Introduction: Despite the increased use of Thoracolumbar Injury Classification and Severity Score (TLICS), it has not yet gained universal acceptance. In the Emergency Department, the least experienced orthopedic surgeon (Intern/Junior Resident) often performs the initial evaluation of a patient with thoracolumbar spine trauma. They must then relay reliable information to Staff spine surgeons is imperative for efficient care and initial treatment decision-making. Our objective was to examine the reliability of TLICS between orthopedic physicians from intern to staff level surgeons.
Methods: Ten cases of thoracolumbar spine fractures were reviewed and scored using TLICS by eight evaluators: intern (n=2), junior level orthopedic resident (n=3), senior level resident (n=2), spine surgeon (n=1). Each participant evaluated the same cases on three different occasions. Statistical analysis with Intraclass Correlation Coefficient (ICC) was calculated assessing the inter- and intra-observer reliability of the TLICS classification.
Results: Interobserver reliability yielded moderate to excellent agreement between evaluators in all three rounds of testing. Neurologic injury produced the highest ICC values, ranging from 0.820 to 0.902. Fracture morphology demonstrated the lowest interobserver ICC scores with moderate agreement of 0.449 and 0.423. Intraobserver ICC scores improved with increasing levels of training. The intern evaluators recorded the lowest intraobserver ICC values, while the staff surgeon scored the highest. Staff surgeon ICC values all ranked above 0.800 for excellent intraobserver agreement. Fracture morphology produced the lowest intraobserver ICC values, ranging 0.586 to 0.683. The total severity score yielded the highest intraobserver ICC values of 0.768 to 0.920 for interns through senior residents.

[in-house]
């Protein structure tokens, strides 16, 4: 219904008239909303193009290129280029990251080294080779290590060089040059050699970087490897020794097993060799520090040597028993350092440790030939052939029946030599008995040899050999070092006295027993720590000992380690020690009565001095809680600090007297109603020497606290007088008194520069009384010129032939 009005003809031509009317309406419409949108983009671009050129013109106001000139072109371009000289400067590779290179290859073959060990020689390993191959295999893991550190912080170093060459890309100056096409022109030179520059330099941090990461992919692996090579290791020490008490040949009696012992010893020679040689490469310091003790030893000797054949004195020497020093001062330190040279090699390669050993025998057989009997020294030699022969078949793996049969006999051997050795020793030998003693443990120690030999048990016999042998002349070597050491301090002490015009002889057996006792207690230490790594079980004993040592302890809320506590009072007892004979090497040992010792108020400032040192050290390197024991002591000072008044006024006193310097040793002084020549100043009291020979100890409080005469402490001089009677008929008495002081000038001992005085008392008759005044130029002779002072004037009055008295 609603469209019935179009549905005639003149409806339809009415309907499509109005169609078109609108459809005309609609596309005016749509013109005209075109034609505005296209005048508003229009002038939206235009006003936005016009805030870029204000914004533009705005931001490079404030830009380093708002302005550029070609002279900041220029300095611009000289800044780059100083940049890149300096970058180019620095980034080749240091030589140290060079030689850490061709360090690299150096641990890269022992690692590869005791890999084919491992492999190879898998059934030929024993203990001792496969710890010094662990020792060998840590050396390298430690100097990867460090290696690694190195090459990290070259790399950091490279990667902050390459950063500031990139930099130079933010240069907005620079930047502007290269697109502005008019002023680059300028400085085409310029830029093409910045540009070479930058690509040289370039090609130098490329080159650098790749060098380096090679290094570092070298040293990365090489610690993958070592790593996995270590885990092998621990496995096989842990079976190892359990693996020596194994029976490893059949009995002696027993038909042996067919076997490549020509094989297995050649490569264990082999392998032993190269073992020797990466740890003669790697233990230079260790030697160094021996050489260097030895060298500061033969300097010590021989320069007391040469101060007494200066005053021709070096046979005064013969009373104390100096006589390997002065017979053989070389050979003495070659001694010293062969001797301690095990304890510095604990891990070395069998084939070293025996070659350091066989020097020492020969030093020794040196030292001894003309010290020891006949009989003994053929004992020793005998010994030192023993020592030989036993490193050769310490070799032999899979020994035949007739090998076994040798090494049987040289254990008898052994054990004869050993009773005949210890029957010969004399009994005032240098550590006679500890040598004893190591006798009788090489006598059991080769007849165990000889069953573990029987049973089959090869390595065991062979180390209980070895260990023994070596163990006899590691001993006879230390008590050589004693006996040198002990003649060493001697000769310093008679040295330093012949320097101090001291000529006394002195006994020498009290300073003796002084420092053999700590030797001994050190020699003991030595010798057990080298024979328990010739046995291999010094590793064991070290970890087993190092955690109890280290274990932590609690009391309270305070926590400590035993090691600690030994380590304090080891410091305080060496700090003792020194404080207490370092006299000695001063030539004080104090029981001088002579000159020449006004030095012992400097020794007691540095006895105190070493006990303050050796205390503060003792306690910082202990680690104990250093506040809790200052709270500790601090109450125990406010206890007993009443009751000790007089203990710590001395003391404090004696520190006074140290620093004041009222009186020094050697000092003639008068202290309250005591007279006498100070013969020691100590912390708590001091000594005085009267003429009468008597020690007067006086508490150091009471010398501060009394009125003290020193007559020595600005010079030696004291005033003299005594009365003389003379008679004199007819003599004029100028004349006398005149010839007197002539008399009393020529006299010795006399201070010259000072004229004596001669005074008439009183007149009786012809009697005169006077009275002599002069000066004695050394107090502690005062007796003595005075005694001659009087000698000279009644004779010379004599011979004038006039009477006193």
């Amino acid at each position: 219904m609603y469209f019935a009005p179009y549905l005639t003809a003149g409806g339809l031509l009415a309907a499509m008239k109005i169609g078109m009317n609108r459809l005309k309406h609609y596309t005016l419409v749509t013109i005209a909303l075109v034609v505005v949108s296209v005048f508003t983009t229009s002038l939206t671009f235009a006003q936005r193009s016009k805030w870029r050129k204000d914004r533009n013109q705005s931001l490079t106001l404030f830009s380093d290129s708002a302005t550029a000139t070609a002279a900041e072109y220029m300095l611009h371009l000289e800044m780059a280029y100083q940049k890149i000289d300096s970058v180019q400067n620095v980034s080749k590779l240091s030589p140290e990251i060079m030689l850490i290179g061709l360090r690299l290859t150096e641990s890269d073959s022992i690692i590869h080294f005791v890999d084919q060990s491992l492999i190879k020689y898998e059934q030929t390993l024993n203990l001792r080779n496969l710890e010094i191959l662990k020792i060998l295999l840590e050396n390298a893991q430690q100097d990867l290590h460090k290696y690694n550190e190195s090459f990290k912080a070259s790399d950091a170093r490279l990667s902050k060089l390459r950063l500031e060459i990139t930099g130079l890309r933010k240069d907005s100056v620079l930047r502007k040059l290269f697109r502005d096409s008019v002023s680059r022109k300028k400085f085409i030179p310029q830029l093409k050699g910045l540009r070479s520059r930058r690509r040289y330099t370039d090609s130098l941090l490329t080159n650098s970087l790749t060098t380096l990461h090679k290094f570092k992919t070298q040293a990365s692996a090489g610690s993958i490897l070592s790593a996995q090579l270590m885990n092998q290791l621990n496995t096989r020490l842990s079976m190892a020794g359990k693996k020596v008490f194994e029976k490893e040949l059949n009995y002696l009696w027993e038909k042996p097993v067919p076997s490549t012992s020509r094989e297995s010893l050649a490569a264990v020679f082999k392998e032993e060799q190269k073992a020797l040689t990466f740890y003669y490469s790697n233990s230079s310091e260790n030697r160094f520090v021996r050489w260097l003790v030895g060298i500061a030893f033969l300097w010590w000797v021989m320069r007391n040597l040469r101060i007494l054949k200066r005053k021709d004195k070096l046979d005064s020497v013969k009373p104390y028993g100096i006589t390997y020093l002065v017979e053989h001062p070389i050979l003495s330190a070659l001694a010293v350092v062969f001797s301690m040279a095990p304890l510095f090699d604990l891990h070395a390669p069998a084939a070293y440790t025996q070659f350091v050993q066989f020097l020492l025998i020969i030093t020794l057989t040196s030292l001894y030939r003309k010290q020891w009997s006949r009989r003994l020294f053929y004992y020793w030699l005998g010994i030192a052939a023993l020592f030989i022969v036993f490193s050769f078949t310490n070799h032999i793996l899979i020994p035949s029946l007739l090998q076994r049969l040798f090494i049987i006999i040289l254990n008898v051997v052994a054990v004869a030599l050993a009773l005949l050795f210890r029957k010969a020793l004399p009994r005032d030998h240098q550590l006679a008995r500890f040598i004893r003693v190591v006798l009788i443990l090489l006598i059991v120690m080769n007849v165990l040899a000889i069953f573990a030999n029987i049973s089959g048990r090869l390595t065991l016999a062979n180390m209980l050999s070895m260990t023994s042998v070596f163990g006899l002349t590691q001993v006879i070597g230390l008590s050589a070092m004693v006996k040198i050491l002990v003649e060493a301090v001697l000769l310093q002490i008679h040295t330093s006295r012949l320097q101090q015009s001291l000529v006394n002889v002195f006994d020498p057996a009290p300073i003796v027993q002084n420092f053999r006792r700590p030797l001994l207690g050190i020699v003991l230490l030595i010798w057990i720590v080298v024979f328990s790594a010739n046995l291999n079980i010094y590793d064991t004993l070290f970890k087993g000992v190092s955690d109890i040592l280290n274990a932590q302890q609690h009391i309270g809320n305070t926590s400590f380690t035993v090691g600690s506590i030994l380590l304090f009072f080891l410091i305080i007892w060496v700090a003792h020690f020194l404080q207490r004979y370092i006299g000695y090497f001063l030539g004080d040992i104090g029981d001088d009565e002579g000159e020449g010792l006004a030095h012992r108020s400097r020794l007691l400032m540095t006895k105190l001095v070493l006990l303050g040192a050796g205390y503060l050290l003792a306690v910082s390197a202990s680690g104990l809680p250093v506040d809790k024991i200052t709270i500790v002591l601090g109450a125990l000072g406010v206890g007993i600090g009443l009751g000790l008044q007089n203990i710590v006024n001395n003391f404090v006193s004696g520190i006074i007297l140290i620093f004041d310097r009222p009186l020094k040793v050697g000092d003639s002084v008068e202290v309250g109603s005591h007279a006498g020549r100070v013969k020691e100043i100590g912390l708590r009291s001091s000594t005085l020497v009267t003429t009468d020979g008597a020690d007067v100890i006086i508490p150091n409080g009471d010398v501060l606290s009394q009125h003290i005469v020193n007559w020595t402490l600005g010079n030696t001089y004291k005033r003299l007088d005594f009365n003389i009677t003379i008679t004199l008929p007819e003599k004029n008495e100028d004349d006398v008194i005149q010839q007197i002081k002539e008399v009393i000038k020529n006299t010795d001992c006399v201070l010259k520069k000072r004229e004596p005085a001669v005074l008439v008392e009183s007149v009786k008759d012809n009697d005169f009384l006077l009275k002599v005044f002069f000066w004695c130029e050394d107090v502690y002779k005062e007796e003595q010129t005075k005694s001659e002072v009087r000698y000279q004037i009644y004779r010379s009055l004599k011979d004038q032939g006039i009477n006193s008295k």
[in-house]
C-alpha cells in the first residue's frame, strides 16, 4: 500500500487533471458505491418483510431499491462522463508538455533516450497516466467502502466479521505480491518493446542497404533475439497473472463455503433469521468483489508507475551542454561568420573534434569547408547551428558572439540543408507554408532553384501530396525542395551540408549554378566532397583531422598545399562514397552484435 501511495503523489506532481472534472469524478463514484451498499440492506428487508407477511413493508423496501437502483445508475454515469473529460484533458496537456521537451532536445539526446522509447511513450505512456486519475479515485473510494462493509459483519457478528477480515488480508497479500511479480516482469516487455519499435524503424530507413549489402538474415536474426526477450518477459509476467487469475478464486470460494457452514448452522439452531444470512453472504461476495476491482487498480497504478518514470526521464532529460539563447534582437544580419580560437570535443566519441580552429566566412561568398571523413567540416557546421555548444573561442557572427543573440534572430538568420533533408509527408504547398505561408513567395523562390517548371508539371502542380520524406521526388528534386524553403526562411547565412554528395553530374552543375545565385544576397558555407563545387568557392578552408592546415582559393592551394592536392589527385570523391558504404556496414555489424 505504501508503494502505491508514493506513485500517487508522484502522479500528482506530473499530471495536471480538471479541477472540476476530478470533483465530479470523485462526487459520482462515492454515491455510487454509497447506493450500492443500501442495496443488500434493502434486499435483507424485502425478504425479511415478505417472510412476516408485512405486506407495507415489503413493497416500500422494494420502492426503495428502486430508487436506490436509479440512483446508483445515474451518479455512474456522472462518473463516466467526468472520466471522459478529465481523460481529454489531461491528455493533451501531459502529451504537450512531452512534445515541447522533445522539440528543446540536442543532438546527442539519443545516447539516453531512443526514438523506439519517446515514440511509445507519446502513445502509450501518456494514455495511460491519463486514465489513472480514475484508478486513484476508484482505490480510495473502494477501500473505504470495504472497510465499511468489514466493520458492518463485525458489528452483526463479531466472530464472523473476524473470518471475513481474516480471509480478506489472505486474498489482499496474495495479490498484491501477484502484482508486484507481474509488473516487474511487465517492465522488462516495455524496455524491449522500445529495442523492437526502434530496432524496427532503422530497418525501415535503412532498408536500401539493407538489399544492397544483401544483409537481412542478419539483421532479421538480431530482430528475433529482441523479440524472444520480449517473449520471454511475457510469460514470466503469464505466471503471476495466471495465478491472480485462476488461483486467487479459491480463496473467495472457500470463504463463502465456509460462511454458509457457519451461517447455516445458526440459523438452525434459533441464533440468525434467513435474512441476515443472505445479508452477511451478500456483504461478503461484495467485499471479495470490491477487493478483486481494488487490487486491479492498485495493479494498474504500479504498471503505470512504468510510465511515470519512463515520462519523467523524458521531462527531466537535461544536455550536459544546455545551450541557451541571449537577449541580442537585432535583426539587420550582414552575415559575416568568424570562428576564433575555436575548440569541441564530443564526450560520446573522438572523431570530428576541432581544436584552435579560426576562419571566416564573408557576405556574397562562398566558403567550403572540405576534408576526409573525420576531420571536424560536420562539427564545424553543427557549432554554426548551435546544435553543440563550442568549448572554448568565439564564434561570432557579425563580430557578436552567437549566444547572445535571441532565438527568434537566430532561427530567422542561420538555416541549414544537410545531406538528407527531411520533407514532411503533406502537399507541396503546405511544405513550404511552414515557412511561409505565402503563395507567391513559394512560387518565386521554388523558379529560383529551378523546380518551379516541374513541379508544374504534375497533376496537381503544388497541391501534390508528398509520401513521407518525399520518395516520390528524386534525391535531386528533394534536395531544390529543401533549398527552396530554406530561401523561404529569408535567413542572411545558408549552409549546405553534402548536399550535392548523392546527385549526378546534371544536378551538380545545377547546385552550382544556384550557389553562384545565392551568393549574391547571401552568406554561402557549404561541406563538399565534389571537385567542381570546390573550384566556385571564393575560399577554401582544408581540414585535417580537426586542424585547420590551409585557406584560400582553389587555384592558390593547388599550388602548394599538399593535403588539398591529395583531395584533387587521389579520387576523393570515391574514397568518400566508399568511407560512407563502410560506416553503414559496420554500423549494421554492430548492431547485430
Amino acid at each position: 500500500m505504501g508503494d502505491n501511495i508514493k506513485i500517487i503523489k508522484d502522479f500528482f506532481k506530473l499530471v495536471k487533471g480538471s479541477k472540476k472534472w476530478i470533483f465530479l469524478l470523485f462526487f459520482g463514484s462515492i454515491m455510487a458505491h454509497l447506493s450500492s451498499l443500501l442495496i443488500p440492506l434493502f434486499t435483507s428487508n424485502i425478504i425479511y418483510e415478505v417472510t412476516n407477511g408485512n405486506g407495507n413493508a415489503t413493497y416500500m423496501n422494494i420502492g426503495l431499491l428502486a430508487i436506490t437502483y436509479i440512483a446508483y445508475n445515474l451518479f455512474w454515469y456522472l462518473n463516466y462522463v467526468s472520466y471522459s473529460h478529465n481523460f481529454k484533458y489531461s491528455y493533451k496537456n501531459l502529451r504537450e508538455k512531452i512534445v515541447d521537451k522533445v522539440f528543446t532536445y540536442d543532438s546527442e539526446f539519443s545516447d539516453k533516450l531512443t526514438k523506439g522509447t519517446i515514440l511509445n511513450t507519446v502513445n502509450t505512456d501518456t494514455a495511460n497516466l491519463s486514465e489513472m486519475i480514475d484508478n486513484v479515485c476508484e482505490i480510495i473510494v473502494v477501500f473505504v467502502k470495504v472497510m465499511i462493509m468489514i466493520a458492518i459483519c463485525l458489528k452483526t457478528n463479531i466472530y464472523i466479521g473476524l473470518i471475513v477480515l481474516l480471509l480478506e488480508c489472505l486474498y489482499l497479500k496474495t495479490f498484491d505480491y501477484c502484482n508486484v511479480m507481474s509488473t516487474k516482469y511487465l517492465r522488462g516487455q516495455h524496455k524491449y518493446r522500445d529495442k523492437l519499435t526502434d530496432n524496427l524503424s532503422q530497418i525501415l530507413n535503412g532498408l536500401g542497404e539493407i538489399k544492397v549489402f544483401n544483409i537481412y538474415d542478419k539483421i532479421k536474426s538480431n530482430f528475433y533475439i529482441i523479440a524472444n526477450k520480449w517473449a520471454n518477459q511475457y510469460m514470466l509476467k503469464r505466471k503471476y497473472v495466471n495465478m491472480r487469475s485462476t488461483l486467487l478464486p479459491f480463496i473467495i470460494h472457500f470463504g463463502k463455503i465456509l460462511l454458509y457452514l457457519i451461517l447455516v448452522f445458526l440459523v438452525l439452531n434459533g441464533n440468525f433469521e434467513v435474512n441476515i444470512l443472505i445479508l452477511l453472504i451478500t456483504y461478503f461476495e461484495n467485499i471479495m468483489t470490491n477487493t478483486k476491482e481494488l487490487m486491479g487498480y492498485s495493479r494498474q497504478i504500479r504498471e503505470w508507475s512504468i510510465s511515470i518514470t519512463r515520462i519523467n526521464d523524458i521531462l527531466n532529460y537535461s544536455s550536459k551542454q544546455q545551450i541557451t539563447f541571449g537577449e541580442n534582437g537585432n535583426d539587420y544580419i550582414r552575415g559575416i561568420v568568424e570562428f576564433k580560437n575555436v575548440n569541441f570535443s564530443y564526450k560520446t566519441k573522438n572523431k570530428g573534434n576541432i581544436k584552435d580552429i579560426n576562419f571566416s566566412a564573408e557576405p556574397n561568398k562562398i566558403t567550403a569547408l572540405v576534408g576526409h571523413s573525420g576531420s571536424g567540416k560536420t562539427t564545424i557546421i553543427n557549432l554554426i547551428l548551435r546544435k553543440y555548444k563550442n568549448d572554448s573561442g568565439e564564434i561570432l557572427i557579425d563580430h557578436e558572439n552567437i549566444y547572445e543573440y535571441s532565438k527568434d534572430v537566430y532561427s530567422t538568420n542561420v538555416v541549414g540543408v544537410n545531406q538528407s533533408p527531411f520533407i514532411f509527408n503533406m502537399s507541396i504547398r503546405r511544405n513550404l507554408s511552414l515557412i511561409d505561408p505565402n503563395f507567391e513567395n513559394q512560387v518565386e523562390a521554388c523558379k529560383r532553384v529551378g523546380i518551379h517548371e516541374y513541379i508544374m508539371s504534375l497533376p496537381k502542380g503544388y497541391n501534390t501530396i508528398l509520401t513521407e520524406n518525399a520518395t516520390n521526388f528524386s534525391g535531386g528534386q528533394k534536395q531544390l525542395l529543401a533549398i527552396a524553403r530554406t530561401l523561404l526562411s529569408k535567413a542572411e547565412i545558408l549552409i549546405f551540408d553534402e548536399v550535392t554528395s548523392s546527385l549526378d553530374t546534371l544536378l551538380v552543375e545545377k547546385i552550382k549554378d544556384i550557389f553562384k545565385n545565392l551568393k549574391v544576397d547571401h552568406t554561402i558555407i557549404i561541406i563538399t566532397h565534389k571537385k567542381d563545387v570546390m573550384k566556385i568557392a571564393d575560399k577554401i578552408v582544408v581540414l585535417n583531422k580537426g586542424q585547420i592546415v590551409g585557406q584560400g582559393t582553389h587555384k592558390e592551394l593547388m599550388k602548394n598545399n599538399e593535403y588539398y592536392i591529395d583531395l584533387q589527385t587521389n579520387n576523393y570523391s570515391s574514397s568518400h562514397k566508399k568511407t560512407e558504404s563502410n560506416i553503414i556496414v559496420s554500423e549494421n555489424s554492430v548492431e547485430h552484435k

Conclusions: The use of Thoracolumbar Injury Classification and Severity Score (TLICS) demonstrated moderate to excellent intra- and inter-observer reliability among all training levels. Senior Residents and Staff demonstrated improved ICC scores in higher training levels, however, interns and Junior Residents were able to reliably classify spinal trauma injuries. This suggests that the TLICS scheme is a reliable way to successfully communicate thoracolumbar injury information from junior residents or midlevel providers to Staff spine surgeons’.
Patient Care: TLICS may be used reliably by interns and residents.
Learning Objectives: By the conclusion of this session, participants should be able to: 1) Describe the thoracolumbar injury classification system, 2) Discuss the inter- and intra-observer reliability of the TLICS for interns and residents